On Tuesday afternoon, Governor Brad Little said Idaho is “dangerously close” to activating statewide crisis standards of care at hospitals, which essentially means patients would be prioritized based on their needs and possibly turned away. According to Idaho health officials, there are more Idahoans in the ICU with COVID-19 than ever before. Out of the 400 ICU beds staffed in Idaho, only four are available.
“This affects all of us not just patients with COVID-19,” Little said. “We cannot allow that to happen unless we have done all that we can to address this crisis playing out in our hospitals.”
To avoid activating statewide crisis standards of care, Little announced he is adding 370 additional personnel to assist hospitals with the surge. 200 of that personnel would be medical and administrative staff including, nurses, CNAs, and medical assistants, available through a contract with the U.S. General Services Administration. 150 Idaho National Guardsmen will be tasked with logistical support such as screening, lab work, and other duties. A 20-person medical response team from the Department of Defense will be deployed to North Idaho, where they are experiencing the greatest need.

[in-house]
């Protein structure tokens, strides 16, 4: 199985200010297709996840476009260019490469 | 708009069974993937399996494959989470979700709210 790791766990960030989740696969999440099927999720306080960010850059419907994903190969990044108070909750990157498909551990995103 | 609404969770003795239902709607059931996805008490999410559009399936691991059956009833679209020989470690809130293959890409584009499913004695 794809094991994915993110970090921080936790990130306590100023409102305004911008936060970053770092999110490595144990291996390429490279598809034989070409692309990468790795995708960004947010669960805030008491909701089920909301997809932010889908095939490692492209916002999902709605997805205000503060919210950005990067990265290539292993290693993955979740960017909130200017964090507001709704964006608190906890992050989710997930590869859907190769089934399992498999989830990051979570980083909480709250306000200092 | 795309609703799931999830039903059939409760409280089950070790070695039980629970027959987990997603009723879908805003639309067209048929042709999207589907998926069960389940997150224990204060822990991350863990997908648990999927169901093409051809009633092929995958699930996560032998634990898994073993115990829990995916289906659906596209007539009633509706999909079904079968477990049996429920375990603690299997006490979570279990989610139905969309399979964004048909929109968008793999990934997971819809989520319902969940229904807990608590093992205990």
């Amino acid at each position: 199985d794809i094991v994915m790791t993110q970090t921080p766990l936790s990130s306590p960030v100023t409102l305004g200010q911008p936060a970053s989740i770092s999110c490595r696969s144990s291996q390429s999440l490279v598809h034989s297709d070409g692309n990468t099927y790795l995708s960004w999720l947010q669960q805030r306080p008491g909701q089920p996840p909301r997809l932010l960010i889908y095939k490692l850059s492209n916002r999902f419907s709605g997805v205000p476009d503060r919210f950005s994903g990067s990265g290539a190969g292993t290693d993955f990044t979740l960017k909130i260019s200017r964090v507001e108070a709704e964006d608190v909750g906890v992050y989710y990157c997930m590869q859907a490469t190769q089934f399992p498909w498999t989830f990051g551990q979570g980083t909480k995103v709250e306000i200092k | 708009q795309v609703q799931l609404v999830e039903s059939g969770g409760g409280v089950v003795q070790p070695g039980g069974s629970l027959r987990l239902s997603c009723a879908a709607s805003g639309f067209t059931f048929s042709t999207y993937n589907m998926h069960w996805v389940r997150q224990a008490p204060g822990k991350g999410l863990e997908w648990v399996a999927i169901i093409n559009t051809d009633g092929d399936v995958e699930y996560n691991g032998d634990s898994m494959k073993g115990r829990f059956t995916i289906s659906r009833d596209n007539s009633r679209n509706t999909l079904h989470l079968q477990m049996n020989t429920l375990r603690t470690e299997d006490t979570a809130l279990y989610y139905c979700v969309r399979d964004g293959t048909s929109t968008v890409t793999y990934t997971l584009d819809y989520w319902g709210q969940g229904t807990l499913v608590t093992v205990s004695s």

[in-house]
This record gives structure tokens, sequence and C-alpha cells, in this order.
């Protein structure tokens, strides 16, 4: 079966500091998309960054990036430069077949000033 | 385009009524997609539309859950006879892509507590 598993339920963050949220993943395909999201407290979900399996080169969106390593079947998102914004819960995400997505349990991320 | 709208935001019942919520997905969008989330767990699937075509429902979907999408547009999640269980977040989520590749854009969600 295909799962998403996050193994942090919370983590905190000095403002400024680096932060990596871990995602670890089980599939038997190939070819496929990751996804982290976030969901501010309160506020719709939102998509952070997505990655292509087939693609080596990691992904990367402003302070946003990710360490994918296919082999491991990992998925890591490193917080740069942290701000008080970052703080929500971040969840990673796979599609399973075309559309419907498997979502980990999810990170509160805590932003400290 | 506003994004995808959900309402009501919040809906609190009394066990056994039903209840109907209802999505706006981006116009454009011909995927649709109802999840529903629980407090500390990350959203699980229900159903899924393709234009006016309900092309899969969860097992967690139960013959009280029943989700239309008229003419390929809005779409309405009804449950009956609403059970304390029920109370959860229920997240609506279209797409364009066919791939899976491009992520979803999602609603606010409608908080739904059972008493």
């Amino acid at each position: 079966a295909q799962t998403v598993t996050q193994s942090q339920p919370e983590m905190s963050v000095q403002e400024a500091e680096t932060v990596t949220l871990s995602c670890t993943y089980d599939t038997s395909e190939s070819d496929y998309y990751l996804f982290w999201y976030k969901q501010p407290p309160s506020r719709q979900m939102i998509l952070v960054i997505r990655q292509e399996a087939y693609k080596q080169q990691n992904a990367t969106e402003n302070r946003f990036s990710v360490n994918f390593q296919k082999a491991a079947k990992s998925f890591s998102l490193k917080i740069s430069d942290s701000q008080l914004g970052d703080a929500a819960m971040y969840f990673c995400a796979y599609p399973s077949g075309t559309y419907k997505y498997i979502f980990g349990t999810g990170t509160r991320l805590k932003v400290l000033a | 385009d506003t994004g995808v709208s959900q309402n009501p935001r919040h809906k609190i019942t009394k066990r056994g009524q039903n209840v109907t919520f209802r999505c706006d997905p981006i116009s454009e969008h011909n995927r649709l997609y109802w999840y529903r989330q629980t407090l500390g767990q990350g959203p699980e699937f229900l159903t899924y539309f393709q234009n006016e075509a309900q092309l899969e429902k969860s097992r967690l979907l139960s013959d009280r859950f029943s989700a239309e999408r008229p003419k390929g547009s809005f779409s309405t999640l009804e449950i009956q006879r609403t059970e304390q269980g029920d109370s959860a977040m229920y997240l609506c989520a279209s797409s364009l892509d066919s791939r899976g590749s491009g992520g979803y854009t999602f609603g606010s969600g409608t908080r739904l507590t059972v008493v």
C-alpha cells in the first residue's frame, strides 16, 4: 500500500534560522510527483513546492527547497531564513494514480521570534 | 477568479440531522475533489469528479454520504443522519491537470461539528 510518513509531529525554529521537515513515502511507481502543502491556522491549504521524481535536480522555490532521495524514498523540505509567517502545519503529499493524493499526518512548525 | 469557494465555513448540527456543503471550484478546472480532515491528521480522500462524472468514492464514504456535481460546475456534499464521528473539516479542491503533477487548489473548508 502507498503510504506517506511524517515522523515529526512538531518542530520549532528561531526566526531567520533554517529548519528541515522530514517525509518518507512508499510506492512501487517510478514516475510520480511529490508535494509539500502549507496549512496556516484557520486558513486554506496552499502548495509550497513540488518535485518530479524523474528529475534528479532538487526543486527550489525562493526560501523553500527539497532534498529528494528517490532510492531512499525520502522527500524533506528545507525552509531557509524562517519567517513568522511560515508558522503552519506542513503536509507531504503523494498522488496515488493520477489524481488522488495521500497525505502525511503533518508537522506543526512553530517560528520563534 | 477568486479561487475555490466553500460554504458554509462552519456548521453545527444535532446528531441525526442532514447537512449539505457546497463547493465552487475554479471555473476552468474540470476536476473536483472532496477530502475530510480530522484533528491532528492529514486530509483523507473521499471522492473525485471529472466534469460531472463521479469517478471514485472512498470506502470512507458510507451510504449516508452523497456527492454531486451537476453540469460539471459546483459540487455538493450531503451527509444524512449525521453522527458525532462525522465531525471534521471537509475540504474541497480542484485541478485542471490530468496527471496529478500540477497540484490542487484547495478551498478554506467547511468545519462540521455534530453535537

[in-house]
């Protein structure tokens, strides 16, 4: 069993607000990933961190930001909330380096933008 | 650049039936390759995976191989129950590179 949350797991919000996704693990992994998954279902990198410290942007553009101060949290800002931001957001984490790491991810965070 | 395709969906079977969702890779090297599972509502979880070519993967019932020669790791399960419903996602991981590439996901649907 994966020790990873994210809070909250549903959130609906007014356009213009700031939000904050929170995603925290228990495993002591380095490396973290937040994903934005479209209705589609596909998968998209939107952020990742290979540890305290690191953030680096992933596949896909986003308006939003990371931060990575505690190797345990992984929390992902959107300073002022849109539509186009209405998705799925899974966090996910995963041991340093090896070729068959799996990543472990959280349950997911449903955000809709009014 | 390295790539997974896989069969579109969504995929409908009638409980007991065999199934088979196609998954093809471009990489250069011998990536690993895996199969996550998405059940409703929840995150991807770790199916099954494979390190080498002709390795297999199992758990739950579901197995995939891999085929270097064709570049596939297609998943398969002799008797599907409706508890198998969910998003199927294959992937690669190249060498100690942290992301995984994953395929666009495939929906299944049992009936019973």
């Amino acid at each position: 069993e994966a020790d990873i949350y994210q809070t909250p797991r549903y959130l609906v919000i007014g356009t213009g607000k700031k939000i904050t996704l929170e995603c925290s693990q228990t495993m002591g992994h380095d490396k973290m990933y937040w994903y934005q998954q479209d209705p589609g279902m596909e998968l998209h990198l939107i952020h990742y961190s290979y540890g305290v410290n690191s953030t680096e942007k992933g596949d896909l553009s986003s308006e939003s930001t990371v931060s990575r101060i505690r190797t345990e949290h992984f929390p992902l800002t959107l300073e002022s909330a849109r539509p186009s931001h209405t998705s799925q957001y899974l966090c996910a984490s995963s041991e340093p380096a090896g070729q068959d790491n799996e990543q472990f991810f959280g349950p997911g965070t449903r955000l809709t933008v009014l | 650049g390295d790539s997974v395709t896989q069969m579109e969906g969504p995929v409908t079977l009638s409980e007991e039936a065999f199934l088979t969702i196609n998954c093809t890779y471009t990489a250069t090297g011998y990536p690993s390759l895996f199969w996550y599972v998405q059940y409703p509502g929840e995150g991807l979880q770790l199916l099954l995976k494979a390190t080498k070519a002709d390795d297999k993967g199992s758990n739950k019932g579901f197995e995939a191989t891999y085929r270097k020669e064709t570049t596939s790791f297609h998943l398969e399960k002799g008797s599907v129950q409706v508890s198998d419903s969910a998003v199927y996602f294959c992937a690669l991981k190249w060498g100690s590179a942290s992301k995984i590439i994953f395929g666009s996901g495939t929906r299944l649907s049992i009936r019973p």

In addition, the Governor said he would be waiving state licensing fees for retired healthcare professionals so they can activate their licenses and reenter the workforce more easily during this unprecedented time. This same step last year cleared the way for more than 1,000 nurses and other health professionals to help out.
Little closed out his speech by saying the COVID-19 vaccine is Idaho’s ticket of getting out of the pandemic.
“I hope it will be enough for us to avoid statewide crisis standards of care, but we are teetering on the brink and there is only one real solution, we need more Idahoans to choose to receive the safe, effective COVID-19 vaccine now,” Little said.